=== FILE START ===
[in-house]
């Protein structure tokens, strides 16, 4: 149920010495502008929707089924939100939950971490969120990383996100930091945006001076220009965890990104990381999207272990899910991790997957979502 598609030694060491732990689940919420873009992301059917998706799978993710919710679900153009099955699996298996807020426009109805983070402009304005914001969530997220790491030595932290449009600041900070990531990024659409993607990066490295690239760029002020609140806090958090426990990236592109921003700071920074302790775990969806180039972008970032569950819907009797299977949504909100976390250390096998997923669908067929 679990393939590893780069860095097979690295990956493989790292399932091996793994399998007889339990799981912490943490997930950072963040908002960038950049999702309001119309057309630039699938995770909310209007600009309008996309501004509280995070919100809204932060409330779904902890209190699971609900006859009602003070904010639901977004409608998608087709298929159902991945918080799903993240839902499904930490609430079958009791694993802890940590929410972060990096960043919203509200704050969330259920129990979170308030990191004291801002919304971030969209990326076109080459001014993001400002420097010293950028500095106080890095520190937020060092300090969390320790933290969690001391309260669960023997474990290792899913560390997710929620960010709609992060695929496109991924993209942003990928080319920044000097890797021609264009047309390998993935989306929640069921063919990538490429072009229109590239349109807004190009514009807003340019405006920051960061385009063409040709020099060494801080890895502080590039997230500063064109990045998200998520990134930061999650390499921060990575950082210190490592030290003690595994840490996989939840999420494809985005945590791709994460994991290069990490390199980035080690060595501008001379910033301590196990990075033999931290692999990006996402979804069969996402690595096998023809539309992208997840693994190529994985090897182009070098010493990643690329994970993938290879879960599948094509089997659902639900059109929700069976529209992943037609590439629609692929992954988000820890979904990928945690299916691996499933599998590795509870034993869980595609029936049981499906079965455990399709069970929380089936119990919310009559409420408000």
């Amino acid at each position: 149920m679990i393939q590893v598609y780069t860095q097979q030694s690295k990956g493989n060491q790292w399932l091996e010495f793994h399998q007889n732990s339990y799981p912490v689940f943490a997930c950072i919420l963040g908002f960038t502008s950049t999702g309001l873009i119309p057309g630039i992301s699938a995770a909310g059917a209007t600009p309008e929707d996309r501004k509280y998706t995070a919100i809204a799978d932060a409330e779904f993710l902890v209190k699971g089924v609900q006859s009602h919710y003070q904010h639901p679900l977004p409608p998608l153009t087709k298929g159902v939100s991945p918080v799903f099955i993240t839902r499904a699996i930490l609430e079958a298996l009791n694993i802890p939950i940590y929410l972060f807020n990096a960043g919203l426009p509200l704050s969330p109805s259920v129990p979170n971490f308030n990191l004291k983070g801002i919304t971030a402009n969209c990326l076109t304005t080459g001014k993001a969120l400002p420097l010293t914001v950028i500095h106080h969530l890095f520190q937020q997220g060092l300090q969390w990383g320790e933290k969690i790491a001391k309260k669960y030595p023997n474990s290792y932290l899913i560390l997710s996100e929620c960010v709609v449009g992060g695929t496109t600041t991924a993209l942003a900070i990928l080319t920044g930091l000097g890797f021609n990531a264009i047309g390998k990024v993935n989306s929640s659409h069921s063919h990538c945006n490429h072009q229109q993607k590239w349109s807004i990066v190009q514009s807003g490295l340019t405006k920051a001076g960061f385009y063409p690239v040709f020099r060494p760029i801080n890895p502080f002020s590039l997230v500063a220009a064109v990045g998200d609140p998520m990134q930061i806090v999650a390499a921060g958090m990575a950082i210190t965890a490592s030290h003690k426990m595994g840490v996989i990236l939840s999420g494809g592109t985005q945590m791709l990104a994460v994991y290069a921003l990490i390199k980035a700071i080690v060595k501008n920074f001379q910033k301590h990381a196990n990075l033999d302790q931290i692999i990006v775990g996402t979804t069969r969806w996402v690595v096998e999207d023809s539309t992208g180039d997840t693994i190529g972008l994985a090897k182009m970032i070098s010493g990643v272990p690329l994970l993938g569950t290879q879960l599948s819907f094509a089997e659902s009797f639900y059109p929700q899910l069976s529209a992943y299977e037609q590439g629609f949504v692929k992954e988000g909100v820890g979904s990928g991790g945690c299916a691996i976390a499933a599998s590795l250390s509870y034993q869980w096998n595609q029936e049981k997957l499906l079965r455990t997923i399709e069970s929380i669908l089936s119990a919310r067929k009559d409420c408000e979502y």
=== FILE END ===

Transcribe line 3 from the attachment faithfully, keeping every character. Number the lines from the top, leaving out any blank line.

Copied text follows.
């Amino acid at each position: 149920m679990i393939q590893v598609y780069t860095q097979q030694s690295k990956g493989n060491q790292w399932l091996e010495f793994h399998q007889n732990s339990y799981p912490v689940f943490a997930c950072i919420l963040g908002f960038t502008s950049t999702g309001l873009i119309p057309g630039i992301s699938a995770a909310g059917a209007t600009p309008e929707d996309r501004k509280y998706t995070a919100i809204a799978d932060a409330e779904f993710l902890v209190k699971g089924v609900q006859s009602h919710y003070q904010h639901p679900l977004p409608p998608l153009t087709k298929g159902v939100s991945p918080v799903f099955i993240t839902r499904a699996i930490l609430e079958a298996l009791n694993i802890p939950i940590y929410l972060f807020n990096a960043g919203l426009p509200l704050s969330p109805s259920v129990p979170n971490f308030n990191l004291k983070g801002i919304t971030a402009n969209c990326l076109t304005t080459g001014k993001a969120l400002p420097l010293t914001v950028i500095h106080h969530l890095f520190q937020q997220g060092l300090q969390w990383g320790e933290k969690i790491a001391k309260k669960y030595p023997n474990s290792y932290l899913i560390l997710s996100e929620c960010v709609v449009g992060g695929t496109t600041t991924a993209l942003a900070i990928l080319t920044g930091l000097g890797f021609n990531a264009i047309g390998k990024v993935n989306s929640s659409h069921s063919h990538c945006n490429h072009q229109q993607k590239w349109s807004i990066v190009q514009s807003g490295l340019t405006k920051a001076g960061f385009y063409p690239v040709f020099r060494p760029i801080n890895p502080f002020s590039l997230v500063a220009a064109v990045g998200d609140p998520m990134q930061i806090v999650a390499a921060g958090m990575a950082i210190t965890a490592s030290h003690k426990m595994g840490v996989i990236l939840s999420g494809g592109t985005q945590m791709l990104a994460v994991y290069a921003l990490i390199k980035a700071i080690v060595k501008n920074f001379q910033k301590h990381a196990n990075l033999d302790q931290i692999i990006v775990g996402t979804t069969r969806w996402v690595v096998e999207d023809s539309t992208g180039d997840t693994i190529g972008l994985a090897k182009m970032i070098s010493g990643v272990p690329l994970l993938g569950t290879q879960l599948s819907f094509a089997e659902s009797f639900y059109p929700q899910l069976s529209a992943y299977e037609q590439g629609f949504v692929k992954e988000g909100v820890g979904s990928g991790g945690c299916a691996i976390a499933a599998s590795l250390s509870y034993q869980w096998n595609q029936e049981k997957l499906l079965r455990t997923i399709e069970s929380i669908l089936s119990a919310r067929k009559d409420c408000e979502y």